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This blog post will focus on Pre-Existing Injuries, a designation that can substantially increase entitlements to med-rehab benefits beyond the MIG. For more information on the categories and their criteria, please see our Introductory Blog.

This series of blogs focuses on the Minor Injury Guideline (MIG) vs. Non-Catastrophic Impairment (NCAT) demarcation and gives an overview of the types of injuries that the License Appeal Tribunal (LAT) recognizes as not being a “minor injury” as defined by the Statutory Accident Benefits Schedule. The personal injury lawyers at Littlejohn Barristers have significant experience representing clients suffering from injuries resulting from pre-existing injuries. If you have been in an accident or have been denied disability benefits, contact our Barrie office at 705-725-7355 to see if we can help.


The MIG establishes a framework for the treatment of minor injuries. A “minor injury” is defined in subsection s. 3(1) of the SABS as: “… one or more of a sprain, strain, whiplash associated disorder, contusion, abrasion, laceration or subluxation and includes any clinically associated sequelae to such an injury.”

Statutory Accident Benefits Schedule [O. Reg. 34/10], s. 3(1).

In addition to a number of injuries that the law recognizes as not being a “minor injury”, a person can also effectively get out of the MIG by satisfying the section 18(2) pre-existing injury provision of the SABS. While section 18(1) limits medical and rehabilitation benefits payable to a person in the MIG to $3,500, the limit does not apply if the person can provide “compelling evidence” proving that:

  1. There was a pre-existing medical condition that was documented by a health practitioner before the accident; and

  2. The pre-existing condition will prevent maximal recovery from the minor injury if the person is subject to the $3,500 limit on treatment costs under the MIG. Statutory Accident Benefits Schedule [O. Reg. 34/10], s. 18(2).

Therefore, to be removed from the MIG due to a pre-existing condition, a person must have compelling pre-accident evidence documented by a health practitioner showing that due to their impaired pre-accident baseline, they will be prevented from achieving maximal recovery if restrained to the MIG med-rehab limit of $3,500. This is not technically a removal from the MIG, but an expansion of an injured party’s med-rehab entitlement beyond the MIG limit.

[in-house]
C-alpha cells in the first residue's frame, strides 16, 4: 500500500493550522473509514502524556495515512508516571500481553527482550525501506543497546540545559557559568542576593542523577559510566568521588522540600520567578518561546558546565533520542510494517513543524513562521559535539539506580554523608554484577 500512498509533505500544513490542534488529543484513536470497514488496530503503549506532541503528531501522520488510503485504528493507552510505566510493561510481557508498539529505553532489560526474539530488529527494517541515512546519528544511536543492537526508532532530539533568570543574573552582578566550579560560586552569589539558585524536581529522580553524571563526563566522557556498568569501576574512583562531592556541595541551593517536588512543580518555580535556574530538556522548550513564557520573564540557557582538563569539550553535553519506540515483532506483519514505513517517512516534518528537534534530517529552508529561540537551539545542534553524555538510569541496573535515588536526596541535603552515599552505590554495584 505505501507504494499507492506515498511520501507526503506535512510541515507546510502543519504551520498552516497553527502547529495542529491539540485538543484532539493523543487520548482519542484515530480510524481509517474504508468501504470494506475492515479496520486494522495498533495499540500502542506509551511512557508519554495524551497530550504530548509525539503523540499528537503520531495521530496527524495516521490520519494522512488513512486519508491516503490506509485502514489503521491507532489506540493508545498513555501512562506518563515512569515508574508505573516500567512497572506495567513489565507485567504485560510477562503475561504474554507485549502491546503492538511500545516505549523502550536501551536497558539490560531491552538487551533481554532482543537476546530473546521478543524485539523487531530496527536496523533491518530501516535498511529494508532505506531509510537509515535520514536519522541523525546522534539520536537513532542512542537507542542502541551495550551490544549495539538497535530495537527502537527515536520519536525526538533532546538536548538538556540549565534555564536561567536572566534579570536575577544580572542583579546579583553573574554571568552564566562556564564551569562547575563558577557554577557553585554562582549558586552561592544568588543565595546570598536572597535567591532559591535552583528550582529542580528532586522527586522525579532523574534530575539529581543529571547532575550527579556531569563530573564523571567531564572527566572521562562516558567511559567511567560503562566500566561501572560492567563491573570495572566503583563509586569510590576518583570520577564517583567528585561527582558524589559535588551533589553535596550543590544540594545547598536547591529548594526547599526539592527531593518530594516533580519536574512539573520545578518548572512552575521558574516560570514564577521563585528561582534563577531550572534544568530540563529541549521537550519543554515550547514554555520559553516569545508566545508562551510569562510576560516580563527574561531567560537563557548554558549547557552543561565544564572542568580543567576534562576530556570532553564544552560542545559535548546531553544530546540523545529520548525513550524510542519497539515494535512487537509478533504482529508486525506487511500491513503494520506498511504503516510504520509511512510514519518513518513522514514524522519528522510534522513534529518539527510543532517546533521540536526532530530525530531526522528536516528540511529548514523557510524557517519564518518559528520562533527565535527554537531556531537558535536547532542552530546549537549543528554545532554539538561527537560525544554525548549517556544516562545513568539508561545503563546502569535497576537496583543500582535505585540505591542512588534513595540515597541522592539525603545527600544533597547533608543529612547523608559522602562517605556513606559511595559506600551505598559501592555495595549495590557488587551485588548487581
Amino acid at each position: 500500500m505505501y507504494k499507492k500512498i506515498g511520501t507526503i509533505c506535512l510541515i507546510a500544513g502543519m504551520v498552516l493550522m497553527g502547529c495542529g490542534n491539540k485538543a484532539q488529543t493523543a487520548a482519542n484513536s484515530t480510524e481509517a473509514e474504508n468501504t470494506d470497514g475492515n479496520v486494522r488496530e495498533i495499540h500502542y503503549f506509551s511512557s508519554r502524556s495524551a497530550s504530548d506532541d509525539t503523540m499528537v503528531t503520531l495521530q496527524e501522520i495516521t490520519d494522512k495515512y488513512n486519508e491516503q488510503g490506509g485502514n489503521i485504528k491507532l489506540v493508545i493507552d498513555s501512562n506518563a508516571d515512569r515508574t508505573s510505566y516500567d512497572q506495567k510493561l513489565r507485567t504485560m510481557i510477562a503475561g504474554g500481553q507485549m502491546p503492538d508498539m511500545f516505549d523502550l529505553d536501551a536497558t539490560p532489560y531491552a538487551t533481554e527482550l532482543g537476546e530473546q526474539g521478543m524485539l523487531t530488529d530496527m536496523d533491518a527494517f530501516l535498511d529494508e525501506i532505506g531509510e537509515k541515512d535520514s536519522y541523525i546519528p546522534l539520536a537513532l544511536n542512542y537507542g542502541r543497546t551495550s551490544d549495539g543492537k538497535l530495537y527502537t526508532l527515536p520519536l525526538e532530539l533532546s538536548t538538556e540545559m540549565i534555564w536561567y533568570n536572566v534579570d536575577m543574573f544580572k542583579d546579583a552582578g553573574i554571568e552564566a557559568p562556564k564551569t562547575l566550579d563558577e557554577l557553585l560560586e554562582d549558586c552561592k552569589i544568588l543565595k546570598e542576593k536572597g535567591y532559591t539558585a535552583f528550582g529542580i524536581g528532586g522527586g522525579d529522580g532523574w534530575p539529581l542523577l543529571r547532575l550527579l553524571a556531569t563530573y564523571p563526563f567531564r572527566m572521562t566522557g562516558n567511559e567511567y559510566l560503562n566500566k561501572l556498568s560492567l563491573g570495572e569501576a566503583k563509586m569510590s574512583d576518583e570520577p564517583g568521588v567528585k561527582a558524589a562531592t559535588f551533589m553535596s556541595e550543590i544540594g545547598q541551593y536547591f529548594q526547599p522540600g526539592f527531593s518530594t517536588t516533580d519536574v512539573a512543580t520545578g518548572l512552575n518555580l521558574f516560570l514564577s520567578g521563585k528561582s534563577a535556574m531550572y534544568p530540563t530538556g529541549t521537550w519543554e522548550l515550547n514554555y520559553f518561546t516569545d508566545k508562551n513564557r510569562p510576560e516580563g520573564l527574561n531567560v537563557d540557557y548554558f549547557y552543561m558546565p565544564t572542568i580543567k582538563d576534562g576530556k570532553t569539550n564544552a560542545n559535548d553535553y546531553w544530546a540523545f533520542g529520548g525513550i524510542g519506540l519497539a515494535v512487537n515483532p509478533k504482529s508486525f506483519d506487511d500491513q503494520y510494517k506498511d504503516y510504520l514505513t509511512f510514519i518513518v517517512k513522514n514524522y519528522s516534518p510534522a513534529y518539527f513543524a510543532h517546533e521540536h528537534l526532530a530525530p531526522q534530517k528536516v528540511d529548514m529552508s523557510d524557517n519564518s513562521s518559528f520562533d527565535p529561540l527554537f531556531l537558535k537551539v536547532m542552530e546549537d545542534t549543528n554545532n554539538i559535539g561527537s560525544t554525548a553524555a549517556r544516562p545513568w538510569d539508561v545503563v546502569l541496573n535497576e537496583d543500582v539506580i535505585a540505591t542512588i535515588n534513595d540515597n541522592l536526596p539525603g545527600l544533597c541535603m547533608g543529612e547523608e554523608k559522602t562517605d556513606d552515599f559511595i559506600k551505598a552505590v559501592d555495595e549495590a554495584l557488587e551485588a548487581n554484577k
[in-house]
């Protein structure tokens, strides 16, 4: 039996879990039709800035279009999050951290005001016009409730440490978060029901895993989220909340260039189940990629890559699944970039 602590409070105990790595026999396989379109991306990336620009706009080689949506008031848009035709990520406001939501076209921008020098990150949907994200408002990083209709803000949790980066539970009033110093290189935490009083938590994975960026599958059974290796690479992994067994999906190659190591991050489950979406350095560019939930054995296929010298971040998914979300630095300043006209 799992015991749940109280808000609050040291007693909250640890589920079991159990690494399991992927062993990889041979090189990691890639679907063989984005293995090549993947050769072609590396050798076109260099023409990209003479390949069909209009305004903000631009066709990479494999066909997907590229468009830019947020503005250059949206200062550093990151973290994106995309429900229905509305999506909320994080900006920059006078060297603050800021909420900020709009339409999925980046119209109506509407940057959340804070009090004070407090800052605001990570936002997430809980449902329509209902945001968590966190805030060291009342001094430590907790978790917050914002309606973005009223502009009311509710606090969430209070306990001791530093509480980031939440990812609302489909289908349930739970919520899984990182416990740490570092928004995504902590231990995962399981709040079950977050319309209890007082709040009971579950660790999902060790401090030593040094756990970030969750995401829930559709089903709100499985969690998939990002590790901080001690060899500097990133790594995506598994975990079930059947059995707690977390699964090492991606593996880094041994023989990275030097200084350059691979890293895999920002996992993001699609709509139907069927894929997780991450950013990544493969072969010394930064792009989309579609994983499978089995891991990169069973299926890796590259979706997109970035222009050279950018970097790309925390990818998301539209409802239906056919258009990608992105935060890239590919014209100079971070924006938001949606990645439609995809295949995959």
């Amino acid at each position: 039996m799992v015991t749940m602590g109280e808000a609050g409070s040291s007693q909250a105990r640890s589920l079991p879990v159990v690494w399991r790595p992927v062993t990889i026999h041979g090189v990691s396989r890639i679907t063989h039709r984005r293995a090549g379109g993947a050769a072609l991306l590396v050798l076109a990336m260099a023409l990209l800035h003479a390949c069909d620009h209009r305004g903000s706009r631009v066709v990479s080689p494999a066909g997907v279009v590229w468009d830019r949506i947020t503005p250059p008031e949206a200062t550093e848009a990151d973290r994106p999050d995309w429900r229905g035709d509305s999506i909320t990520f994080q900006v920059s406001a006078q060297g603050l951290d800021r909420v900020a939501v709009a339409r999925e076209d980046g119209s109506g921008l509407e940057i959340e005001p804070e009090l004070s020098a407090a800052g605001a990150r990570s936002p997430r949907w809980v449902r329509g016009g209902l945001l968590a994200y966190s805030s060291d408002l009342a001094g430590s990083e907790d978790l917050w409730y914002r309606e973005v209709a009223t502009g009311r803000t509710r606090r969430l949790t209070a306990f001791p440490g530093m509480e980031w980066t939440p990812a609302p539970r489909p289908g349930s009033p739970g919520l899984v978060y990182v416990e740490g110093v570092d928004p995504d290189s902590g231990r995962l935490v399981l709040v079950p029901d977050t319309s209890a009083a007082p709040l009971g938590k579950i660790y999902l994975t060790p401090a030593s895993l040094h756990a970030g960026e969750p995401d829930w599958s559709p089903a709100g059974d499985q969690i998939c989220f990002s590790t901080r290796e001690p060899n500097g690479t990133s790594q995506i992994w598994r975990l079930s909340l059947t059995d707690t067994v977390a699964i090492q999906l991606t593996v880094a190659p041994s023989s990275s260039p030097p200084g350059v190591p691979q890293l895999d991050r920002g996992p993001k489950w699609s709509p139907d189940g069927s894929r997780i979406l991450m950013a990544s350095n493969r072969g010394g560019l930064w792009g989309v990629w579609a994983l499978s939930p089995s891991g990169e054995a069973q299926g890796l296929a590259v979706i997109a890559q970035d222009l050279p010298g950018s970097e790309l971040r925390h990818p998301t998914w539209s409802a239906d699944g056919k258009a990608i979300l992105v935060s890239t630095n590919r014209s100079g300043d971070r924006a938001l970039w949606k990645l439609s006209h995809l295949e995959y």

The standard for excluding impairment from the MIG on the basis of a pre-existing condition is well-defined and strict. The Financial Services Commission of Ontario’s (“FSCO”) Superintendent Guideline No. 01/14: Minor Injury Guideline states that the existence of any pre-existing condition will not automatically satisfy section 18(2) and discharge the person from the MIG, as most pre-existing conditions will be insufficient. However, in interpreting the Guideline, the court in Scarlett v Belair Insurance, 2015 ONSC 3635 stated that there is no evidence that the standard of proof was elevated beyond a balance of probabilities. Rather, the word ‘compelling’ refers to the sufficiency of the evidence required against a standard of reasonableness.

A common reason for denial in pre-existing injury cases is that the applicants are either (a) unaware of the medical condition or (b) have no medical documentation in support of the underlying condition. In 17-008686 v Unifund Assurance Company, 2018 CanLII 95586, the Applicant alleged that her pre-existing condition of scoliosis would prevent her from achieving maximal recovery. However, the Applicant did not discover the condition until she underwent an x-ray two years post-accident. As a result, the LAT dismissed the case.

In addition to proof of a baseline condition, the applicant must prove that due to the condition, they would be unable to achieve maximal recovery in the MIG. For instance, the Applicant in 16-004272 v Continental Casualty Insurance Company, 2017 CanLII 63661 provided pre-accident documentation that proved several conditions, including osteoarthritis in both knees, abdominal pain, obesity and diabetes, and back pain. In finding for the Applicant, the LAT considered relevant an increase in the number of cortisone injections for her knee post-accident, numerous hospitalizations due to abdominal pain drawing out her accident recovery, and her need for increased medications.


For a person to be removed from the MIG med-rehab limits due to a pre-existing condition under section 18(2) of the SABS, there must be (1) a physician-documented pre-existing medical condition before the accident; and (2) evidence that the condition will prevent maximal recovery if the person is subject to the $3,500 limit.



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